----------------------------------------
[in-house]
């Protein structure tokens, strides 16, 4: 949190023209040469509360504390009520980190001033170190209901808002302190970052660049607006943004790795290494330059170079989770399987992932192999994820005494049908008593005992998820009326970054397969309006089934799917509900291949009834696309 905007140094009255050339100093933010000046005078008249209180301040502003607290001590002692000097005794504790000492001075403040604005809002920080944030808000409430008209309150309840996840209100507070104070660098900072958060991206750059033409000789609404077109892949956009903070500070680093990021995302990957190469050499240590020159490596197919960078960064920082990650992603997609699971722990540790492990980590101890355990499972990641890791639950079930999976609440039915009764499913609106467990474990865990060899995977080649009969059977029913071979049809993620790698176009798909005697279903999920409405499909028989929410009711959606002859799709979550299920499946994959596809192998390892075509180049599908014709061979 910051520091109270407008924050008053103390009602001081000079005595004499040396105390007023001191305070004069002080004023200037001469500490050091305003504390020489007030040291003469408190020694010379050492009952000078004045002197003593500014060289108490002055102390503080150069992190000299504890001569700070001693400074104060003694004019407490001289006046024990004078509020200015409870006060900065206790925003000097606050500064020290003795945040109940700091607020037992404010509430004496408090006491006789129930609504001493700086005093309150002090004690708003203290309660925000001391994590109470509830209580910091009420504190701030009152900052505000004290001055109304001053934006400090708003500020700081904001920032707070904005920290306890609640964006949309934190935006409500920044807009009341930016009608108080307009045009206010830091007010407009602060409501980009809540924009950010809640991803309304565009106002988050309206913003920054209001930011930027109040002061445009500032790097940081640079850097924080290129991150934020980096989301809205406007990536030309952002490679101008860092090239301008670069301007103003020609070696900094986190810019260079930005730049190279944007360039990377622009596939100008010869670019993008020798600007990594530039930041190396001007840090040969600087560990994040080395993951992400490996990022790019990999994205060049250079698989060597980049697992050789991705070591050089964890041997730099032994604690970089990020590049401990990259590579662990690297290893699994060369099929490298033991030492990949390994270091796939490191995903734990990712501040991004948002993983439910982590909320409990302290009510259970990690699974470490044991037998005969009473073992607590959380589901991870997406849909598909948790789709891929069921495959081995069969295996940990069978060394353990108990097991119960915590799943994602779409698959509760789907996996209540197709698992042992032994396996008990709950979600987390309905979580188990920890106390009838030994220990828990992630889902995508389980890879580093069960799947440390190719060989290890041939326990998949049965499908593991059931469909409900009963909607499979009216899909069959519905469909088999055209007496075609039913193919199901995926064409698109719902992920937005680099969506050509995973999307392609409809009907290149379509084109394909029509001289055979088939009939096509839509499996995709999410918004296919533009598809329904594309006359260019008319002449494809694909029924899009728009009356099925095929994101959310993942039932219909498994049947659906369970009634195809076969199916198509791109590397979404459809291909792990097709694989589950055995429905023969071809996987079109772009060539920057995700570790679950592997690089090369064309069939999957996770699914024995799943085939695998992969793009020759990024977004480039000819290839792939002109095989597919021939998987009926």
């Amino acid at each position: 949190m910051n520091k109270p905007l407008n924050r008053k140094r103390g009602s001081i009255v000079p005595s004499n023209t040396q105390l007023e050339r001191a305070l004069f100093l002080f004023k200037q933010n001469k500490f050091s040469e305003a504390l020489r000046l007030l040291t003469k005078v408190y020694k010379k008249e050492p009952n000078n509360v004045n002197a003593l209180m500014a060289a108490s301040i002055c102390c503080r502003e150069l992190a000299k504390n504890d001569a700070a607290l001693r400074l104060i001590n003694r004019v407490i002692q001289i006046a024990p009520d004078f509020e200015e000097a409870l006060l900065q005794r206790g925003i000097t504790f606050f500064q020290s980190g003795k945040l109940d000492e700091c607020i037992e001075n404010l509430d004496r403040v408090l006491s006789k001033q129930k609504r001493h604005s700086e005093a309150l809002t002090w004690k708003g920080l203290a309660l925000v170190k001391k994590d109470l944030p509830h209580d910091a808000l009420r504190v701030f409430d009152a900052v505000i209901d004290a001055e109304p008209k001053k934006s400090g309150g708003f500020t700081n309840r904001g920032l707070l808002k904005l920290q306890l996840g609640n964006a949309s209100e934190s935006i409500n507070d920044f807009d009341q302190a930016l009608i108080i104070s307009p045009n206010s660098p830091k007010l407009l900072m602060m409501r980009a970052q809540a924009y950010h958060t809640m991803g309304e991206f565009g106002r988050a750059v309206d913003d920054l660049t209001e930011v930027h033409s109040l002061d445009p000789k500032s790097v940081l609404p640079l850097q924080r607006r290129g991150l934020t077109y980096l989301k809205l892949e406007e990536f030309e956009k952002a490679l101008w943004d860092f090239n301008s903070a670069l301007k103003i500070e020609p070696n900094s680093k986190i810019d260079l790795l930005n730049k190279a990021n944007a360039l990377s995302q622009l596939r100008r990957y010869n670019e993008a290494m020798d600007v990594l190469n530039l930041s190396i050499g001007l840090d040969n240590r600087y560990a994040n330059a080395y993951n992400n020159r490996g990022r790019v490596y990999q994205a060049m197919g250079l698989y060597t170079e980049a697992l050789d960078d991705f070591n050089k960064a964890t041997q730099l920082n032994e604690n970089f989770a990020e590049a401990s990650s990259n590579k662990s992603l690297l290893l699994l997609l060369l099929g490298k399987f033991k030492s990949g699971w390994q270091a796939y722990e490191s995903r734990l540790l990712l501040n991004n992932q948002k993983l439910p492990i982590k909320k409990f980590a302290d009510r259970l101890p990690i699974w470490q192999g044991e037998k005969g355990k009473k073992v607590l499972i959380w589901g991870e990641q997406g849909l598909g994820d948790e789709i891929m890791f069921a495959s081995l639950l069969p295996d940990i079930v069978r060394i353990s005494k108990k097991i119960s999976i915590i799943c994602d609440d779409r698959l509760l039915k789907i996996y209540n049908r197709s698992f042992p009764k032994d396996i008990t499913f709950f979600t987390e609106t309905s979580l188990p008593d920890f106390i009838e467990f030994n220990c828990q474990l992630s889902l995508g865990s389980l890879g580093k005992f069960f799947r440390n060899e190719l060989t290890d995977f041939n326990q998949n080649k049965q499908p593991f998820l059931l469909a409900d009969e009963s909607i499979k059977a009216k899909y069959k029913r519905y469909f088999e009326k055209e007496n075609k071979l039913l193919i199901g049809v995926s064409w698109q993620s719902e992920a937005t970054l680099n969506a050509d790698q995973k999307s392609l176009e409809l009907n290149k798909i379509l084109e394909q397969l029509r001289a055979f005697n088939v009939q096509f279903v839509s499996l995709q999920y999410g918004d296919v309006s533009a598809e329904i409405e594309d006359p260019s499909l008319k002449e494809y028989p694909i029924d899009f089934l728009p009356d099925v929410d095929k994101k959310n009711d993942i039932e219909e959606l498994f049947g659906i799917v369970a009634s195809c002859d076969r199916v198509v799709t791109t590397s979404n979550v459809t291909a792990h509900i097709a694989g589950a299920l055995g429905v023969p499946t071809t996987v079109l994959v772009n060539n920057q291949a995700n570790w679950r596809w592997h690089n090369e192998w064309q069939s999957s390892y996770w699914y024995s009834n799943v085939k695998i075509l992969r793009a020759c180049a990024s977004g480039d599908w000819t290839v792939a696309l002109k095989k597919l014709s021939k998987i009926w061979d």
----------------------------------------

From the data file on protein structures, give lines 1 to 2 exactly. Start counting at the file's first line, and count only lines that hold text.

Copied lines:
[in-house]
């Protein structure tokens, strides 16, 4: 949190023209040469509360504390009520980190001033170190209901808002302190970052660049607006943004790795290494330059170079989770399987992932192999994820005494049908008593005992998820009326970054397969309006089934799917509900291949009834696309 905007140094009255050339100093933010000046005078008249209180301040502003607290001590002692000097005794504790000492001075403040604005809002920080944030808000409430008209309150309840996840209100507070104070660098900072958060991206750059033409000789609404077109892949956009903070500070680093990021995302990957190469050499240590020159490596197919960078960064920082990650992603997609699971722990540790492990980590101890355990499972990641890791639950079930999976609440039915009764499913609106467990474990865990060899995977080649009969059977029913071979049809993620790698176009798909005697279903999920409405499909028989929410009711959606002859799709979550299920499946994959596809192998390892075509180049599908014709061979 910051520091109270407008924050008053103390009602001081000079005595004499040396105390007023001191305070004069002080004023200037001469500490050091305003504390020489007030040291003469408190020694010379050492009952000078004045002197003593500014060289108490002055102390503080150069992190000299504890001569700070001693400074104060003694004019407490001289006046024990004078509020200015409870006060900065206790925003000097606050500064020290003795945040109940700091607020037992404010509430004496408090006491006789129930609504001493700086005093309150002090004690708003203290309660925000001391994590109470509830209580910091009420504190701030009152900052505000004290001055109304001053934006400090708003500020700081904001920032707070904005920290306890609640964006949309934190935006409500920044807009009341930016009608108080307009045009206010830091007010407009602060409501980009809540924009950010809640991803309304565009106002988050309206913003920054209001930011930027109040002061445009500032790097940081640079850097924080290129991150934020980096989301809205406007990536030309952002490679101008860092090239301008670069301007103003020609070696900094986190810019260079930005730049190279944007360039990377622009596939100008010869670019993008020798600007990594530039930041190396001007840090040969600087560990994040080395993951992400490996990022790019990999994205060049250079698989060597980049697992050789991705070591050089964890041997730099032994604690970089990020590049401990990259590579662990690297290893699994060369099929490298033991030492990949390994270091796939490191995903734990990712501040991004948002993983439910982590909320409990302290009510259970990690699974470490044991037998005969009473073992607590959380589901991870997406849909598909948790789709891929069921495959081995069969295996940990069978060394353990108990097991119960915590799943994602779409698959509760789907996996209540197709698992042992032994396996008990709950979600987390309905979580188990920890106390009838030994220990828990992630889902995508389980890879580093069960799947440390190719060989290890041939326990998949049965499908593991059931469909409900009963909607499979009216899909069959519905469909088999055209007496075609039913193919199901995926064409698109719902992920937005680099969506050509995973999307392609409809009907290149379509084109394909029509001289055979088939009939096509839509499996995709999410918004296919533009598809329904594309006359260019008319002449494809694909029924899009728009009356099925095929994101959310993942039932219909498994049947659906369970009634195809076969199916198509791109590397979404459809291909792990097709694989589950055995429905023969071809996987079109772009060539920057995700570790679950592997690089090369064309069939999957996770699914024995799943085939695998992969793009020759990024977004480039000819290839792939002109095989597919021939998987009926």